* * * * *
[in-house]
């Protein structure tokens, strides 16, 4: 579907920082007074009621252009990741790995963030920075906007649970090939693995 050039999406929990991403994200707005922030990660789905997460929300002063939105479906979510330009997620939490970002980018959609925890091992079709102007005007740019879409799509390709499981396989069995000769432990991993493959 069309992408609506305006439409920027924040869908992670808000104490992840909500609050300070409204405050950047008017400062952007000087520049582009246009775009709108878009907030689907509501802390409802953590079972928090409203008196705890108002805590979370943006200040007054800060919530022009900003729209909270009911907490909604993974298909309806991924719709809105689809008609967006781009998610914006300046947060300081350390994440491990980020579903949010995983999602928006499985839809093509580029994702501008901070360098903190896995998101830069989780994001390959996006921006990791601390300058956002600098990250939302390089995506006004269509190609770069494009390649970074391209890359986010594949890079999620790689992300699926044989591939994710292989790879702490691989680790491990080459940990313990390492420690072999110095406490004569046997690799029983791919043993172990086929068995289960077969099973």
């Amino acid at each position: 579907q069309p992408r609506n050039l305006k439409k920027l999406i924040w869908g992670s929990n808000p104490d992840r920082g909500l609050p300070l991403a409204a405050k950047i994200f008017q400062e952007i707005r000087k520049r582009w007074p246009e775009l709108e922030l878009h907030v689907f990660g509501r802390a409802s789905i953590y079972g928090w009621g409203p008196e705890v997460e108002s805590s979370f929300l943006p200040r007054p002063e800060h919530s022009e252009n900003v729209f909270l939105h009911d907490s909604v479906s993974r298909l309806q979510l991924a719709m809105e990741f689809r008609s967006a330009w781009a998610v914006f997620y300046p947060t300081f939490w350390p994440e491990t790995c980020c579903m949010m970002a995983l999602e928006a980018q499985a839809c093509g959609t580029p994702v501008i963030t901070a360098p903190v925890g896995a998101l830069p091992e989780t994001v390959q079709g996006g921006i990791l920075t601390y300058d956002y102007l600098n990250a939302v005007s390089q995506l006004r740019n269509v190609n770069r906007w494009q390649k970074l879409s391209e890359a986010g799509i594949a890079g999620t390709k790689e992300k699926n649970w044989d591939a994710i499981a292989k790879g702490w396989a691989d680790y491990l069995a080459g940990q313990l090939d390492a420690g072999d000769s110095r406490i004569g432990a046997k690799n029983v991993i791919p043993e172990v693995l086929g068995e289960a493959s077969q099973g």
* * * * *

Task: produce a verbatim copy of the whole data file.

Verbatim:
[in-house]
């Protein structure tokens, strides 16, 4: 579907920082007074009621252009990741790995963030920075906007649970090939693995 050039999406929990991403994200707005922030990660789905997460929300002063939105479906979510330009997620939490970002980018959609925890091992079709102007005007740019879409799509390709499981396989069995000769432990991993493959 069309992408609506305006439409920027924040869908992670808000104490992840909500609050300070409204405050950047008017400062952007000087520049582009246009775009709108878009907030689907509501802390409802953590079972928090409203008196705890108002805590979370943006200040007054800060919530022009900003729209909270009911907490909604993974298909309806991924719709809105689809008609967006781009998610914006300046947060300081350390994440491990980020579903949010995983999602928006499985839809093509580029994702501008901070360098903190896995998101830069989780994001390959996006921006990791601390300058956002600098990250939302390089995506006004269509190609770069494009390649970074391209890359986010594949890079999620790689992300699926044989591939994710292989790879702490691989680790491990080459940990313990390492420690072999110095406490004569046997690799029983791919043993172990086929068995289960077969099973």
């Amino acid at each position: 579907q069309p992408r609506n050039l305006k439409k920027l999406i924040w869908g992670s929990n808000p104490d992840r920082g909500l609050p300070l991403a409204a405050k950047i994200f008017q400062e952007i707005r000087k520049r582009w007074p246009e775009l709108e922030l878009h907030v689907f990660g509501r802390a409802s789905i953590y079972g928090w009621g409203p008196e705890v997460e108002s805590s979370f929300l943006p200040r007054p002063e800060h919530s022009e252009n900003v729209f909270l939105h009911d907490s909604v479906s993974r298909l309806q979510l991924a719709m809105e990741f689809r008609s967006a330009w781009a998610v914006f997620y300046p947060t300081f939490w350390p994440e491990t790995c980020c579903m949010m970002a995983l999602e928006a980018q499985a839809c093509g959609t580029p994702v501008i963030t901070a360098p903190v925890g896995a998101l830069p091992e989780t994001v390959q079709g996006g921006i990791l920075t601390y300058d956002y102007l600098n990250a939302v005007s390089q995506l006004r740019n269509v190609n770069r906007w494009q390649k970074l879409s391209e890359a986010g799509i594949a890079g999620t390709k790689e992300k699926n649970w044989d591939a994710i499981a292989k790879g702490w396989a691989d680790y491990l069995a080459g940990q313990l090939d390492a420690g072999d000769s110095r406490i004569g432990a046997k690799n029983v991993i791919p043993e172990v693995l086929g068995e289960a493959s077969q099973g």